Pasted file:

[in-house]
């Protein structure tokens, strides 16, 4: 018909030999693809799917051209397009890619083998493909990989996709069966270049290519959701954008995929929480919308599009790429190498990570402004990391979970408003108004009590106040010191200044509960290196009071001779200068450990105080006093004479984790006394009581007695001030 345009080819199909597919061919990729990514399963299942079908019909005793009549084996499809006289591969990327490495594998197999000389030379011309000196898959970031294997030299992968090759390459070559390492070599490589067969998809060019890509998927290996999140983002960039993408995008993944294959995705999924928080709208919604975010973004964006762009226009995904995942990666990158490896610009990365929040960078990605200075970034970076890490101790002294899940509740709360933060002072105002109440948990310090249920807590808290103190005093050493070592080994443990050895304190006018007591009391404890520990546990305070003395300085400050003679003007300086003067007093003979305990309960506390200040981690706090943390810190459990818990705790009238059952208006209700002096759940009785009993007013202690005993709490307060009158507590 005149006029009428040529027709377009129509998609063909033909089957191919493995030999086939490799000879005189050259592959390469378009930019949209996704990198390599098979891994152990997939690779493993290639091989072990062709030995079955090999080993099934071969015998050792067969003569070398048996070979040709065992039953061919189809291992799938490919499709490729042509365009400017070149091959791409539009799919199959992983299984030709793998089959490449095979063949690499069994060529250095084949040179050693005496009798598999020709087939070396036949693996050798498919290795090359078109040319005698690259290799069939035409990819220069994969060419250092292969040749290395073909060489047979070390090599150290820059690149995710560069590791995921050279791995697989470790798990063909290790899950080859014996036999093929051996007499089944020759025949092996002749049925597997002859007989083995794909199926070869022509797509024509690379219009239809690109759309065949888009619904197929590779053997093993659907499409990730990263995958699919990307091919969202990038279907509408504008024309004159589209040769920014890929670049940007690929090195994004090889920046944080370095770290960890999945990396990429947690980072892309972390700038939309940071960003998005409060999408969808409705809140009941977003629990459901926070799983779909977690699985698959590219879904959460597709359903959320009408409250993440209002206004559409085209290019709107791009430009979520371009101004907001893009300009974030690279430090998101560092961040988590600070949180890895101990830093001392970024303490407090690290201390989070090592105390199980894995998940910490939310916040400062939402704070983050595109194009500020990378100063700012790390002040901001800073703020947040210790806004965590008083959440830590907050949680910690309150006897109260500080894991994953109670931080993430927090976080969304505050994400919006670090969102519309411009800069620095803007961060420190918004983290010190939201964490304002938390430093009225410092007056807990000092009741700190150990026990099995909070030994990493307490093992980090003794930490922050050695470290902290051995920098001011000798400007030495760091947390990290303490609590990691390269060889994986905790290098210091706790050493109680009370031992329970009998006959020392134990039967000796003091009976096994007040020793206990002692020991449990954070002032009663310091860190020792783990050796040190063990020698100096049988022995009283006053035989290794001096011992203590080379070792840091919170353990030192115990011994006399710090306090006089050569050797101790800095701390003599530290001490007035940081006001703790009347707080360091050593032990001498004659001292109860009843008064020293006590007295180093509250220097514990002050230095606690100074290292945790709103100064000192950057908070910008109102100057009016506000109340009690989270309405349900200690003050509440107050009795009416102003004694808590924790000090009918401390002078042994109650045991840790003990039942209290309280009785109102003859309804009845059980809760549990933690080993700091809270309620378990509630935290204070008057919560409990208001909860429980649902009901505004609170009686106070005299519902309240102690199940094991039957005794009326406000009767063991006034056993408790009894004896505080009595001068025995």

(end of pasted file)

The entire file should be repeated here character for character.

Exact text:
[in-house]
């Protein structure tokens, strides 16, 4: 018909030999693809799917051209397009890619083998493909990989996709069966270049290519959701954008995929929480919308599009790429190498990570402004990391979970408003108004009590106040010191200044509960290196009071001779200068450990105080006093004479984790006394009581007695001030 345009080819199909597919061919990729990514399963299942079908019909005793009549084996499809006289591969990327490495594998197999000389030379011309000196898959970031294997030299992968090759390459070559390492070599490589067969998809060019890509998927290996999140983002960039993408995008993944294959995705999924928080709208919604975010973004964006762009226009995904995942990666990158490896610009990365929040960078990605200075970034970076890490101790002294899940509740709360933060002072105002109440948990310090249920807590808290103190005093050493070592080994443990050895304190006018007591009391404890520990546990305070003395300085400050003679003007300086003067007093003979305990309960506390200040981690706090943390810190459990818990705790009238059952208006209700002096759940009785009993007013202690005993709490307060009158507590 005149006029009428040529027709377009129509998609063909033909089957191919493995030999086939490799000879005189050259592959390469378009930019949209996704990198390599098979891994152990997939690779493993290639091989072990062709030995079955090999080993099934071969015998050792067969003569070398048996070979040709065992039953061919189809291992799938490919499709490729042509365009400017070149091959791409539009799919199959992983299984030709793998089959490449095979063949690499069994060529250095084949040179050693005496009798598999020709087939070396036949693996050798498919290795090359078109040319005698690259290799069939035409990819220069994969060419250092292969040749290395073909060489047979070390090599150290820059690149995710560069590791995921050279791995697989470790798990063909290790899950080859014996036999093929051996007499089944020759025949092996002749049925597997002859007989083995794909199926070869022509797509024509690379219009239809690109759309065949888009619904197929590779053997093993659907499409990730990263995958699919990307091919969202990038279907509408504008024309004159589209040769920014890929670049940007690929090195994004090889920046944080370095770290960890999945990396990429947690980072892309972390700038939309940071960003998005409060999408969808409705809140009941977003629990459901926070799983779909977690699985698959590219879904959460597709359903959320009408409250993440209002206004559409085209290019709107791009430009979520371009101004907001893009300009974030690279430090998101560092961040988590600070949180890895101990830093001392970024303490407090690290201390989070090592105390199980894995998940910490939310916040400062939402704070983050595109194009500020990378100063700012790390002040901001800073703020947040210790806004965590008083959440830590907050949680910690309150006897109260500080894991994953109670931080993430927090976080969304505050994400919006670090969102519309411009800069620095803007961060420190918004983290010190939201964490304002938390430093009225410092007056807990000092009741700190150990026990099995909070030994990493307490093992980090003794930490922050050695470290902290051995920098001011000798400007030495760091947390990290303490609590990691390269060889994986905790290098210091706790050493109680009370031992329970009998006959020392134990039967000796003091009976096994007040020793206990002692020991449990954070002032009663310091860190020792783990050796040190063990020698100096049988022995009283006053035989290794001096011992203590080379070792840091919170353990030192115990011994006399710090306090006089050569050797101790800095701390003599530290001490007035940081006001703790009347707080360091050593032990001498004659001292109860009843008064020293006590007295180093509250220097514990002050230095606690100074290292945790709103100064000192950057908070910008109102100057009016506000109340009690989270309405349900200690003050509440107050009795009416102003004694808590924790000090009918401390002078042994109650045991840790003990039942209290309280009785109102003859309804009845059980809760549990933690080993700091809270309620378990509630935290204070008057919560409990208001909860429980649902009901505004609170009686106070005299519902309240102690199940094991039957005794009326406000009767063991006034056993408790009894004896505080009595001068025995």